“We need to retire the poster-boy image of an engineer in a top hat stood in front of a major piece of infrastructure and move towards an industry that celebrates better outcomes,” Giesekam added.
“Now is the time to start thinking about changing the behaviour of ourselves, but also of the people using the infrastructure we are designing.”
Building on the same theme, National Infrastructure Commission commissioner Bridget Rosewell said that to enable change, the industry must “build in the capacity to explain [the need for better outcomes] to other engineers, to government and to end users”.
ICE President’s Future Leader Kaye Pollard – who works at Mott MacDonald – called for civil engineers to approach the climate challenge “with the same urgency as we would approach a disaster”.
Pollard cited the speed at which engineers worked to help create Nightingale hospitals during the first lockdown as an example of what can be done when a task is treated as an emergency.
But Pollard, who is also an ICE Carbon Champion, also highlighted the challenge ahead.
“I’ve designed a structure that requires the same amount of carbon emissions to build as 85 years of my personal carbon footprint – more than the rest of my lifetime,” she said. “As engineers, the scale of emissions we have power over is absolutely enormous, and there is a responsibility that comes with that power.”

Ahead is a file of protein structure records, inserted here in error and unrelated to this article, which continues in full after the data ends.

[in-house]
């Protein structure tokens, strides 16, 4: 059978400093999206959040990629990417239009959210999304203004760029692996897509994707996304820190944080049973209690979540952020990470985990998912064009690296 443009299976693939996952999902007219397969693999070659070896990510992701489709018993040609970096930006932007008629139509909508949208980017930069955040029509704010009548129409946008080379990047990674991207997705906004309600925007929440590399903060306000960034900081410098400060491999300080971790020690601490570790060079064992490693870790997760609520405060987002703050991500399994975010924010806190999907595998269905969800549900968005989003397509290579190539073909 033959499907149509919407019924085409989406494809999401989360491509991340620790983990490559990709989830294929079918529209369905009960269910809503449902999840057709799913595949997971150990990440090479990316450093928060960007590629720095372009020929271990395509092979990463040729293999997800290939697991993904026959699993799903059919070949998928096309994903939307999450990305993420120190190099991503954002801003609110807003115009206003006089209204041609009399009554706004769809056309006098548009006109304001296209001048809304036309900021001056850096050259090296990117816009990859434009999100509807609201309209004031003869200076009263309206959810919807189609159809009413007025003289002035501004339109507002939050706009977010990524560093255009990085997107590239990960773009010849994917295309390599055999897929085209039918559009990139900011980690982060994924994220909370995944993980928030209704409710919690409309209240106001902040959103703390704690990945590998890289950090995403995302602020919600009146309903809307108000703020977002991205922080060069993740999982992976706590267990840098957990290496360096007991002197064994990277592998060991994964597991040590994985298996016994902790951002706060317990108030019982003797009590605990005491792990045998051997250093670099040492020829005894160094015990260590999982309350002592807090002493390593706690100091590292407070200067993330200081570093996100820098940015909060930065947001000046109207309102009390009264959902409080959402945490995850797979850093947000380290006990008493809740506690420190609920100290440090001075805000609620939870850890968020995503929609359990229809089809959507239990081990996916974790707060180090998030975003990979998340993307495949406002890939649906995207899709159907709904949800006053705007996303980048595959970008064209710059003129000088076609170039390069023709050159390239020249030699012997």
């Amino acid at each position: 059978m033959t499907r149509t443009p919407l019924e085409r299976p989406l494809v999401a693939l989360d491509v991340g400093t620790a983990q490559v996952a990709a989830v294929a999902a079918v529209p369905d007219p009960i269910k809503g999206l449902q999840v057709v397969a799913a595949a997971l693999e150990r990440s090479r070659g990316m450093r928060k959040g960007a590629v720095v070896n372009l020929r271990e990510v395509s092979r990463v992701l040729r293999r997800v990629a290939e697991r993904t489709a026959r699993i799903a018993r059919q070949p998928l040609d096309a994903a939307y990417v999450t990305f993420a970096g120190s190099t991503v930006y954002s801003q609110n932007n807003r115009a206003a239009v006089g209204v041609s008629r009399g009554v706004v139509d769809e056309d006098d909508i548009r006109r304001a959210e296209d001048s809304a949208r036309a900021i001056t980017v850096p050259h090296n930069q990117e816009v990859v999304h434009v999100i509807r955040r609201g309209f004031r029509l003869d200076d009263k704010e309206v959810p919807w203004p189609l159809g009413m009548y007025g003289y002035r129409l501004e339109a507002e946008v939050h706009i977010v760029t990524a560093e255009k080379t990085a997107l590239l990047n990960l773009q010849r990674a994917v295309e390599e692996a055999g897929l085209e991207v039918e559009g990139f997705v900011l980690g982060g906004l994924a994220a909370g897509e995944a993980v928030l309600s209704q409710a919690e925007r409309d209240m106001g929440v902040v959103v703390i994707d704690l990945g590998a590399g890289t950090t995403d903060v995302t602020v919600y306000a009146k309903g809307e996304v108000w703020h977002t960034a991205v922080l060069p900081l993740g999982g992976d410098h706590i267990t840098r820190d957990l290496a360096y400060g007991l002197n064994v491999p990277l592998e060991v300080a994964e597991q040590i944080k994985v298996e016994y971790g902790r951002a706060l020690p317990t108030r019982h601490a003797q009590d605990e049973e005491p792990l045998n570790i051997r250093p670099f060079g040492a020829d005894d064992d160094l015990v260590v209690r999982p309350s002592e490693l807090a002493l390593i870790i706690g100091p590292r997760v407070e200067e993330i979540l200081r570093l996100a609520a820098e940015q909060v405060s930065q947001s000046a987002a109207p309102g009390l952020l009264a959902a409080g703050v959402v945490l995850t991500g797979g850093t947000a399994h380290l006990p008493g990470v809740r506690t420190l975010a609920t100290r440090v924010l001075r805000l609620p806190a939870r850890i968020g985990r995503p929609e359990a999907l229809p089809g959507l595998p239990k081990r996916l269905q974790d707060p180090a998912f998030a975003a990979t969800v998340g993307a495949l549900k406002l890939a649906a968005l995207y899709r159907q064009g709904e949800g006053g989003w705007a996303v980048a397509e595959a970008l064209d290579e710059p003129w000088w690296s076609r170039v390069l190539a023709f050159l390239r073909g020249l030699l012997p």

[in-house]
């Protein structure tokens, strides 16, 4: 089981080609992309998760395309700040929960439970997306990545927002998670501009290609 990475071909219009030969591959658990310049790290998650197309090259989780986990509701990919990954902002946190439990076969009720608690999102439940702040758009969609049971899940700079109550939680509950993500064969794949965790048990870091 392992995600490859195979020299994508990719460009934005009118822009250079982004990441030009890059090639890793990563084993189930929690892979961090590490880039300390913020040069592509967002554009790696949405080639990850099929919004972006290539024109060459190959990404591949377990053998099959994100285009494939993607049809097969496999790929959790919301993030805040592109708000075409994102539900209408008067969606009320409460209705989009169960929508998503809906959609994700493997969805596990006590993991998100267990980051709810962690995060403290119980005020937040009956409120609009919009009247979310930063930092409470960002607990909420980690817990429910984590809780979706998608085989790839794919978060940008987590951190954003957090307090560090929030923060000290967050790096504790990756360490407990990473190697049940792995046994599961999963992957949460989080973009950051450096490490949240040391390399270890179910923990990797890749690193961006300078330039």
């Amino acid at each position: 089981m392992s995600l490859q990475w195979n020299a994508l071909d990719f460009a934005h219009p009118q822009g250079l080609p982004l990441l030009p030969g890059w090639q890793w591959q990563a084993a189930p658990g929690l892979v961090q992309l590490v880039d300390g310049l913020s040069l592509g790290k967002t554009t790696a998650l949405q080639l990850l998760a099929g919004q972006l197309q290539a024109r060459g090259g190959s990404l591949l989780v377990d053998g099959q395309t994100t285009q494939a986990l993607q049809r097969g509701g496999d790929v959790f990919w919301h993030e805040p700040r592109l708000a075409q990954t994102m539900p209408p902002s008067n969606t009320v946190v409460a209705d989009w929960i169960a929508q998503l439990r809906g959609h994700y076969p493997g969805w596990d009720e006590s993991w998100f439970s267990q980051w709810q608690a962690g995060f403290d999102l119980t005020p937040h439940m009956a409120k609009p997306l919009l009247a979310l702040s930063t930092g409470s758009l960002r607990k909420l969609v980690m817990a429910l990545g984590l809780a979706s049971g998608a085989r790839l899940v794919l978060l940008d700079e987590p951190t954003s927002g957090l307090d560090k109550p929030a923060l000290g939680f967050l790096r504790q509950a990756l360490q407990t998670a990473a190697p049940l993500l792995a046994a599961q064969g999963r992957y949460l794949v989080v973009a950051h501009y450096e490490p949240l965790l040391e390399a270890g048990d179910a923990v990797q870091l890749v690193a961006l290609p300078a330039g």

Six ways for civil engineers to act on climate change
In its State of the Nation 2021 report, ICE reviewed the UK’s infrastructure carbon footprint and assessed the membership’s readiness to take on the carbon challenge.
In response to these key findings, ICE has developed a practical guide of six key actions that members ought to take if they want to make immediate change.
- This is an emergency – treat it like one
- Bring carbon into every conversation
- Understand and influence end users
- Design and build for the ‘right’ outcomes
- Strive for creative solutions
- Be responsible for resilience
“These actions reach beyond reducing carbon. They aim to encourage others to make more significant interventions to reduce carbon emissions in the built environment,” Skinner explained.